I was cutting grapes into non-chokable sizes for lunch this afternoon while my kids ate Goldfish crackers outside. It is beautiful out today, so we were trying to take advantage.
As they sat there munching, I could hear my 3-year-old coaching my (almost) 20-month-old to say something. A few seconds later I heard them giggling and my 3-year-old proudly declared, “Mommy! He said his name. I told him to say his name and he said his name.”
“That’s good, buddy,” I replied.
Then a few second later my 3-year-old piped up again, “Mommy! I told him to say truck and he said truck!” Then again, “I told him to say airplane and he said airplane!”
And they giggled as they went through the list of words my 3-year-old could think to say. Words my 20-m0nth-old had said before, but never specifically because his brother had asked him to.
My first reaction was to think Aw, that’s so cute! And it is, for a few reasons.
1.) My 3-year-old acted as teacher in those moments and his pride at getting his brother to do as he requested was obvious.
2.) Moments where they aren’t trying to maul each other for toys can be rare, so heartwarming moments like this are especially nice for a mother.
3.) It reminded me a lot of when I was a child and my youngest brother was about two years old and learning to talk. My middle brother and I found amusement in coaching our little brother to say all kinds of things. Like chemo therapy. My younger brother’s baby voice would screw up some of the sounds and it came out sounding like this, “kay-mo fair-fee”. To a 10-year-old and 9-year-old, this is quite hilarious. Though why we decided chemo therapy was a thing a 2-year-old needed to say is beyond me. We must have just learned about it in school, or from a sick relative. I can’t remember. But I remember giggling over and over again every time we got my brother to say that and announcing to our mother what we had accomplished. It’s funny how life kind of repeats itself like that.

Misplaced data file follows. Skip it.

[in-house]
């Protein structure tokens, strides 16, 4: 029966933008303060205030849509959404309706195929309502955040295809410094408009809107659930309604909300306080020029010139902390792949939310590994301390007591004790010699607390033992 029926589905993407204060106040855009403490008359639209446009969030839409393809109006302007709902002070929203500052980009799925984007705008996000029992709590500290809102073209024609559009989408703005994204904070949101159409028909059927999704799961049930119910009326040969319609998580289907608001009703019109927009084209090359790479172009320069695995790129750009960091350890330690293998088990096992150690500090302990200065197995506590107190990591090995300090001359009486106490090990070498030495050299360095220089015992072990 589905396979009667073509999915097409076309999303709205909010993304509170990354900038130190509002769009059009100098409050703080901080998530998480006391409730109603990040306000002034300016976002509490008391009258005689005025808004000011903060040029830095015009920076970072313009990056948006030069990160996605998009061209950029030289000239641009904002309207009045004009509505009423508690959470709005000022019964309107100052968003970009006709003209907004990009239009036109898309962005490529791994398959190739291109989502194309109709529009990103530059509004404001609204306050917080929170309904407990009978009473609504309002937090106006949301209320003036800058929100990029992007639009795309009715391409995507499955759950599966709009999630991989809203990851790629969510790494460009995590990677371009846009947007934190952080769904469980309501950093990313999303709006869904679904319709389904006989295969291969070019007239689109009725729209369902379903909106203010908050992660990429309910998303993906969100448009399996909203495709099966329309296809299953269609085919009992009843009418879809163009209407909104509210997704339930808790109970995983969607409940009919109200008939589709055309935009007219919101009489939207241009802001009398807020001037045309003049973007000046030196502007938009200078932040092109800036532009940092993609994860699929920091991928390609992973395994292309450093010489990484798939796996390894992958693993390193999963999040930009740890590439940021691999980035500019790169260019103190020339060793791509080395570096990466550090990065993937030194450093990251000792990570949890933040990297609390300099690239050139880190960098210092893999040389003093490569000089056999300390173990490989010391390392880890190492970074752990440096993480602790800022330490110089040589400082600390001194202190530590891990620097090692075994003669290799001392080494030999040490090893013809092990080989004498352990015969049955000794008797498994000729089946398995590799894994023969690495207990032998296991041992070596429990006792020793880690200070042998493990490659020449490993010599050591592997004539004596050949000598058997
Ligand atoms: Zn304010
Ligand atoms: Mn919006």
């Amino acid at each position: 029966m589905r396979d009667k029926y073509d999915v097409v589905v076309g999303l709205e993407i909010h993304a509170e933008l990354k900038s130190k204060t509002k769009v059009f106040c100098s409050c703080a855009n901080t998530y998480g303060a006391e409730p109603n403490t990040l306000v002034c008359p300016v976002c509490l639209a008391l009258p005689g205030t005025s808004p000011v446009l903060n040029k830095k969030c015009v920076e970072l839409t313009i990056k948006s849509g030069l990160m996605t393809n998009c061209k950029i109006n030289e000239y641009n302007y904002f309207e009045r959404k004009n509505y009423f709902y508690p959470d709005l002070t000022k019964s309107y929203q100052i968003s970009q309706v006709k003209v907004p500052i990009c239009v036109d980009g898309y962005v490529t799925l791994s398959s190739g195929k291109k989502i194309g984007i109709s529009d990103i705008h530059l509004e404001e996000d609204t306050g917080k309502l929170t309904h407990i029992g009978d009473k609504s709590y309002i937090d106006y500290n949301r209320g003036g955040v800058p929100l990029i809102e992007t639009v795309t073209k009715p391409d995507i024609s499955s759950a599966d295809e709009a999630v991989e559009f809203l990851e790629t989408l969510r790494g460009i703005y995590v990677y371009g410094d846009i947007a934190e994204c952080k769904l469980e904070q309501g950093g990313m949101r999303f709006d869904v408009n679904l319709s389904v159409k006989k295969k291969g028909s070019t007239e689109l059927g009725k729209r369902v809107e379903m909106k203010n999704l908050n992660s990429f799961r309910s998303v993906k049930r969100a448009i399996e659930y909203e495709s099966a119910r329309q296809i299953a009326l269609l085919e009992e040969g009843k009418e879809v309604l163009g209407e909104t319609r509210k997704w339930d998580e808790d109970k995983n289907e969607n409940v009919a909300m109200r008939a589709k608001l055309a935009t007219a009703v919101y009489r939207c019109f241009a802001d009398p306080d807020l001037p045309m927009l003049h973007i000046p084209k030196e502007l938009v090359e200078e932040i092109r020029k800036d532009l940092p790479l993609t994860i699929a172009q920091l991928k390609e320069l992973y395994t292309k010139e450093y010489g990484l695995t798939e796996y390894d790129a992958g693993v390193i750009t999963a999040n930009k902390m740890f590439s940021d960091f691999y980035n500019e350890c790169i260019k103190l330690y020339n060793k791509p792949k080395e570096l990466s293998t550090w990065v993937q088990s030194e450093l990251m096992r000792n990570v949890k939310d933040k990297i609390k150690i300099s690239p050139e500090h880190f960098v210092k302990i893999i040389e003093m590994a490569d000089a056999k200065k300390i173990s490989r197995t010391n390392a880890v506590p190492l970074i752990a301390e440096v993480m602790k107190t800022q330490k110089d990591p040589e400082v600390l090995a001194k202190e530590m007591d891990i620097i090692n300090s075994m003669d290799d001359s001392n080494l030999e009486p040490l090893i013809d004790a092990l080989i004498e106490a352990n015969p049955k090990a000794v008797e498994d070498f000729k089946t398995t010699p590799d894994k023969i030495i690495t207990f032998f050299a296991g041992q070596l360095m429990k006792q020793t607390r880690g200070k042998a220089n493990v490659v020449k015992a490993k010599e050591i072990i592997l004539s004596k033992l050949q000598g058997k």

But then, that got me to thinking of more sinister things we’d done to my brother. Like when we taught him more naughty words. Or when we piled all of our vegetables onto his plate so we didn’t have to eat them (though mom certainly became wise to that move). It made me sort of glad my kids are closer in age than I was with my younger siblings, so these “teachings” would remain fairly innocent.
Then I recalled stories my husband told me about time with his brothers. My husband is a middle kid, with a brother 2-years-older and a brother 2-years-younger. He and his brothers were more partners in crime. They climbed on rooftops. They made bike ramps out of things which were surely not structurally sound. They lived on a lake and dared one another to walk on thin ice. They’d launch bottle rockets from their bare hands, egging one another on.
I realized…I’m screwed either way, aren’t I?
I know some of my readers have children older than mine. I know some of you are going through the teenage phase right now. And some of you have children who have grown into adulthood. You give me hope that we’ll all survive this, one broken leg and swear word at a time. Just don’t laugh at me when I come to you all for advice (and large quantities of chocolate) to get through, ok? If my kids take after either one of their parents, things could get interesting around here.